If the PKs are adventuring on their own, then it is a different matter, and they can have the ransom for themselves. Of course, they can have some additional problems with organizing it, so going to the liege again and asking him to organize it with the above 50/50 split is not a bad idea. It also makes the liege happier, so win-win there.

Finally, in our campaigns, the usual agreement in the 'Fellowship' (Group Loyalty) is to split loot in even shares. Everyone shares the danger, so everyone shares the loot. But this is clearly up to the knights themselves. In clear duel situations things are up to the PK who did the dueling, of course.

  • Like 1
Link to comment
Share on other sites

4 hours ago, Morien said:

In our campaign, half is the usual amount, and allows the PK to get the money NOW rather than in dribs and drabs over the years with the need to have a knightly guest in his manor (the upkeep of the guest is added to the ransom, by the way).

Ohh, that's nice. I think my PKs would love to be able to do that. I've had some of think barely able to maintain themselves while waiting to see if a ransom would ever show up. I even had one prison earn his freedom by helping to defend the manor when it got raided by Saxons. Half up front, guaranteed? Yeah, they'd jump at that. 

Chaos stalks my world, but she's a big girl and can take of herself.

Link to comment
Share on other sites

On 3/24/2019 at 10:59 PM, Atgxtg said:

Ohh, that's nice. I think my PKs would love to be able to do that. I've had some of think barely able to maintain themselves while waiting to see if a ransom would ever show up. I even had one prison earn his freedom by helping to defend the manor when it got raided by Saxons. Half up front, guaranteed? Yeah, they'd jump at that.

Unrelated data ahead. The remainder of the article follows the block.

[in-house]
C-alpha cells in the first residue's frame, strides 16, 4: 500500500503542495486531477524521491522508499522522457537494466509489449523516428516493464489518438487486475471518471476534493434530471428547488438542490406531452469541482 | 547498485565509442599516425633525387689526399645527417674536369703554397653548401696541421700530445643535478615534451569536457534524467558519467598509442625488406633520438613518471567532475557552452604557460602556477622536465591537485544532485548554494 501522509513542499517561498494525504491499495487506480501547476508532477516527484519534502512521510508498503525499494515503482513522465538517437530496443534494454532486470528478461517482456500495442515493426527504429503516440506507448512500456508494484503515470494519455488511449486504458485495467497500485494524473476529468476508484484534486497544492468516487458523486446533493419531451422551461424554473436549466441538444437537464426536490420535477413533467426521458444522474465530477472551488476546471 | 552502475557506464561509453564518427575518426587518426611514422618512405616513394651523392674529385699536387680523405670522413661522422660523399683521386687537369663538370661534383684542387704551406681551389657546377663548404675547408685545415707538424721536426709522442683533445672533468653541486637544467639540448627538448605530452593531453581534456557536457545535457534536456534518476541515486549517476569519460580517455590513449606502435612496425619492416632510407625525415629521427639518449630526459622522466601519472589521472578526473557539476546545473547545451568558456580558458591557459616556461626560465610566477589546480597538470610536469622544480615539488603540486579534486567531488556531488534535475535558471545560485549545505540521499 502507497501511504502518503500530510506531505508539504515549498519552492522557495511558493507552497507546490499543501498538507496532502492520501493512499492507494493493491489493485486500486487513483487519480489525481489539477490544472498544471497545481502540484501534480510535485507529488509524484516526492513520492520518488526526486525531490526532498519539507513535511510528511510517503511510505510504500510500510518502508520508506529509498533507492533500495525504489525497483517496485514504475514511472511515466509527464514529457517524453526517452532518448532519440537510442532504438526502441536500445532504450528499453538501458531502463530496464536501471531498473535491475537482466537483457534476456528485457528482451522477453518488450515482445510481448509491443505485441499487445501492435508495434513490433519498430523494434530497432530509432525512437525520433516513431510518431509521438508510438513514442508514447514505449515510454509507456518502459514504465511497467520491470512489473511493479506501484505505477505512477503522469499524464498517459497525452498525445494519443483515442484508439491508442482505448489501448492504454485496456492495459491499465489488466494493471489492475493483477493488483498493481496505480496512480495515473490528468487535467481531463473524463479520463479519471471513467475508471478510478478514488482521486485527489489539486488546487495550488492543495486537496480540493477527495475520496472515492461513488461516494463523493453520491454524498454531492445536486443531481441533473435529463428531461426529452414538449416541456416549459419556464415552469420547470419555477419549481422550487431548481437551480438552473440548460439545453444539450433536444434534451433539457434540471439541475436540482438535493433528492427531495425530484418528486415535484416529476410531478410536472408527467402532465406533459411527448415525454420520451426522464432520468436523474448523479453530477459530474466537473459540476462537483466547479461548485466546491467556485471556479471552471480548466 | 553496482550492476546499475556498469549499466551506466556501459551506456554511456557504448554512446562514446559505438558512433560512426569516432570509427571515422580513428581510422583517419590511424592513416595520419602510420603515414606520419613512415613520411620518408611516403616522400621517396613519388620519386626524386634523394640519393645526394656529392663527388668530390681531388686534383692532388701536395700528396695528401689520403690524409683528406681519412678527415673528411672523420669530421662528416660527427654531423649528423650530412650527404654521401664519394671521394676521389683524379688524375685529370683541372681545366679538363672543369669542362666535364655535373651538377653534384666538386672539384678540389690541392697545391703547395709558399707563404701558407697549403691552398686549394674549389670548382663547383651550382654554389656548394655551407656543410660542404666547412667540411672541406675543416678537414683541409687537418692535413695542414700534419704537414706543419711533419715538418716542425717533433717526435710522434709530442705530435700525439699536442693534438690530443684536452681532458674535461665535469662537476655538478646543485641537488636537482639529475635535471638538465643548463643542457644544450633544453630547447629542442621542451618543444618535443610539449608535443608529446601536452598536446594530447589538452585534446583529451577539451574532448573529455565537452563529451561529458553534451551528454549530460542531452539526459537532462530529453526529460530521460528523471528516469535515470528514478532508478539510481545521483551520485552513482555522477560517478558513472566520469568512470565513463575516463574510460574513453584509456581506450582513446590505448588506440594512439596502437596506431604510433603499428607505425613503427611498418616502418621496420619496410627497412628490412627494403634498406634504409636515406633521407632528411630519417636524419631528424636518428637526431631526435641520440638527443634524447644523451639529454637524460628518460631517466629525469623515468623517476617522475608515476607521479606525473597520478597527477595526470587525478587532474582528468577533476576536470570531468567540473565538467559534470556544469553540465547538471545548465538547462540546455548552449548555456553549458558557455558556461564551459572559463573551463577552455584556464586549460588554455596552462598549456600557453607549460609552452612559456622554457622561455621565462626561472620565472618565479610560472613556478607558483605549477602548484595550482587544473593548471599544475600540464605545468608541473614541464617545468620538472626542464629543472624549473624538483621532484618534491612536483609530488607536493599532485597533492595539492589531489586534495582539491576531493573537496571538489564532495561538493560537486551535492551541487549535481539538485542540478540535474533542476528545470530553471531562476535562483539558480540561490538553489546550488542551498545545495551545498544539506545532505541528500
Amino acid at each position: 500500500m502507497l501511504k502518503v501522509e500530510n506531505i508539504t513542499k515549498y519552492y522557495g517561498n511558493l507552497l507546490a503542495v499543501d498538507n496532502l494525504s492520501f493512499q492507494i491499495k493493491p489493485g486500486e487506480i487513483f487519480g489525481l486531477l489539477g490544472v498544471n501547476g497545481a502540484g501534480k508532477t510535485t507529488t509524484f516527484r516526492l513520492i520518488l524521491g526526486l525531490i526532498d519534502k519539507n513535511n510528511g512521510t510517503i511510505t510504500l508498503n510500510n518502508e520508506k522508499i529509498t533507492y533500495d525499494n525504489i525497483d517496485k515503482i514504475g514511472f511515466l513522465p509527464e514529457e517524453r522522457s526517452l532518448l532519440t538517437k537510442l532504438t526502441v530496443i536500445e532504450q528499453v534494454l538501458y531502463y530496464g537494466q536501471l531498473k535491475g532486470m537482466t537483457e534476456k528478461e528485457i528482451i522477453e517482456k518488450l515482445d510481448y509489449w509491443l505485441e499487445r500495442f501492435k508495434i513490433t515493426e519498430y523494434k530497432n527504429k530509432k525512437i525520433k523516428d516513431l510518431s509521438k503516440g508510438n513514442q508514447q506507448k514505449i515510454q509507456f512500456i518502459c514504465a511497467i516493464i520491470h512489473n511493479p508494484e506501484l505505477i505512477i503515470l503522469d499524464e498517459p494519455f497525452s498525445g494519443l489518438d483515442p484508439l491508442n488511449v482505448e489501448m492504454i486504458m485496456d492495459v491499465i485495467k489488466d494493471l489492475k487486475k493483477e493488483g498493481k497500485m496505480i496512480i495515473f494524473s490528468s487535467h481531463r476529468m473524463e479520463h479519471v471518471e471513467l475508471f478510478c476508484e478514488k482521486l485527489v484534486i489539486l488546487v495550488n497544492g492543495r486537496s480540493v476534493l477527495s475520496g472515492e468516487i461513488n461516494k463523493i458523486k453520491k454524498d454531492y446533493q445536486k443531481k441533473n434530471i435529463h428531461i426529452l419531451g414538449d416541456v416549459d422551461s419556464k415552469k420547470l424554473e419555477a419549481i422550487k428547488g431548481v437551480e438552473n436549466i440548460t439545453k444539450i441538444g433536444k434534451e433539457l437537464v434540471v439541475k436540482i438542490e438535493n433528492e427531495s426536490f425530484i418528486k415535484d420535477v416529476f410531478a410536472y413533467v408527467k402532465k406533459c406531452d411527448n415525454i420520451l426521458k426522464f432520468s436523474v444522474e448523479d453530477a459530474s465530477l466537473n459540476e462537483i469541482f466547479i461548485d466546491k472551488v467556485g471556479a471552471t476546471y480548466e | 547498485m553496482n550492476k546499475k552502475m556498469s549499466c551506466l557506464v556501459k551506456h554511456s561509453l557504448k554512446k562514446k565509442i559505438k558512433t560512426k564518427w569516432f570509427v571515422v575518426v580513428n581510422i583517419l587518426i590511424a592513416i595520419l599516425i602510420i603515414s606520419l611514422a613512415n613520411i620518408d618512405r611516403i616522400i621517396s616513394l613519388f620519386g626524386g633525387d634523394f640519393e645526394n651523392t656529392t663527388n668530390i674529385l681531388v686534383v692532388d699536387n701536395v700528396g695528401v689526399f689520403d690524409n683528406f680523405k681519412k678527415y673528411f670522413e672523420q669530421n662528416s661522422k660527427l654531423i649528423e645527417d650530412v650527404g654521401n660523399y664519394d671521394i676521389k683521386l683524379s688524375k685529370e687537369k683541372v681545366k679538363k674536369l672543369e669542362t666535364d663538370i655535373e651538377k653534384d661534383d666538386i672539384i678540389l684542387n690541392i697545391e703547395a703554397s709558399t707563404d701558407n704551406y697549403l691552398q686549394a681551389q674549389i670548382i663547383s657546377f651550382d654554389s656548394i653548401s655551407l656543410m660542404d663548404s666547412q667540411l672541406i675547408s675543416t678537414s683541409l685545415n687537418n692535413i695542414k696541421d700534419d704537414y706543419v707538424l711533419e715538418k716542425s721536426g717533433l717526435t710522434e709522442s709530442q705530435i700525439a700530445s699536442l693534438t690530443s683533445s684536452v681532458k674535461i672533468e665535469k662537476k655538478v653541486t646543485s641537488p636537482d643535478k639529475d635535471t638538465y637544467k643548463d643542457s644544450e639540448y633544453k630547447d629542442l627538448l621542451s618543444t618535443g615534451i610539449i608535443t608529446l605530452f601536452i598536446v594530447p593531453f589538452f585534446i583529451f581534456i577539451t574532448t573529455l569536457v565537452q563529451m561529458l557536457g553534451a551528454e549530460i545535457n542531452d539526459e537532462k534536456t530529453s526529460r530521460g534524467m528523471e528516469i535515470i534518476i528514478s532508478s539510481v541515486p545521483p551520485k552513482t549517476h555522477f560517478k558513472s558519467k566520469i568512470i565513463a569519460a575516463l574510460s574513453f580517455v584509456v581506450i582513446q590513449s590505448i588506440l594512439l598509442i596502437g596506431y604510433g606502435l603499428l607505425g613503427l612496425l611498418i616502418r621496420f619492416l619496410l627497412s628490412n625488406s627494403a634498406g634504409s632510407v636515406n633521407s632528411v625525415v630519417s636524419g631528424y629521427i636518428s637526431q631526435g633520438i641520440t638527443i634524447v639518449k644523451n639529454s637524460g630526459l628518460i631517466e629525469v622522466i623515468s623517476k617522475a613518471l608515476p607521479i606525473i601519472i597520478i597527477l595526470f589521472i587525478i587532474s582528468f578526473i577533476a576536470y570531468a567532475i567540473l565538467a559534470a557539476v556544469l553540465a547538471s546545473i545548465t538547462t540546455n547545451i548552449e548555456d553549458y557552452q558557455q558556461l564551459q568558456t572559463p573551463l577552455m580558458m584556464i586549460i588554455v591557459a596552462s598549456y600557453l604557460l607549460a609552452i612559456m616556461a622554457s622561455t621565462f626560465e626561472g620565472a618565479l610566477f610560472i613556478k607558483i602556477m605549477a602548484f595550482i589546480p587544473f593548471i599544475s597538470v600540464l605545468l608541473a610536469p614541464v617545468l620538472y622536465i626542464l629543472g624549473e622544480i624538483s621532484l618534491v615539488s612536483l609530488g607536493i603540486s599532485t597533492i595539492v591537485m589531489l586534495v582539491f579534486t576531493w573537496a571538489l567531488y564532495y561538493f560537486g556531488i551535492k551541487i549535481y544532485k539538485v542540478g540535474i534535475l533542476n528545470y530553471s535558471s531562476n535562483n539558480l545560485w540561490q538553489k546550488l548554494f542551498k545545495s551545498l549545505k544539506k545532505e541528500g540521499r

Up to you, of course. I find that the more I GM Pendragon, the less bothered I get about money. It comes and goes very easily. It usually only becomes a problem if the PKs really start leveraging it to something like a mercenary army, but even in those cases, as the GM, I can impose some limits on the availability of the mercenaries, etc. If they spend their loot on building improvements, it usually takes a decade to make the money back, and it might get destroyed by luck or raiding (since we use some modified Book of the Manor rules for those).

Link to comment
Share on other sites

Join the conversation

You can post now and register later. If you have an account, sign in now to post with your account.
Note: Your post will require moderator approval before it will be visible.

Guest
Reply to this topic...

×   Pasted as rich text.   Paste as plain text instead

  Only 75 emoji are allowed.

×   Your link has been automatically embedded.   Display as a link instead

×   Your previous content has been restored.   Clear editor

×   You cannot paste images directly. Upload or insert images from URL.

×
×
  • Create New...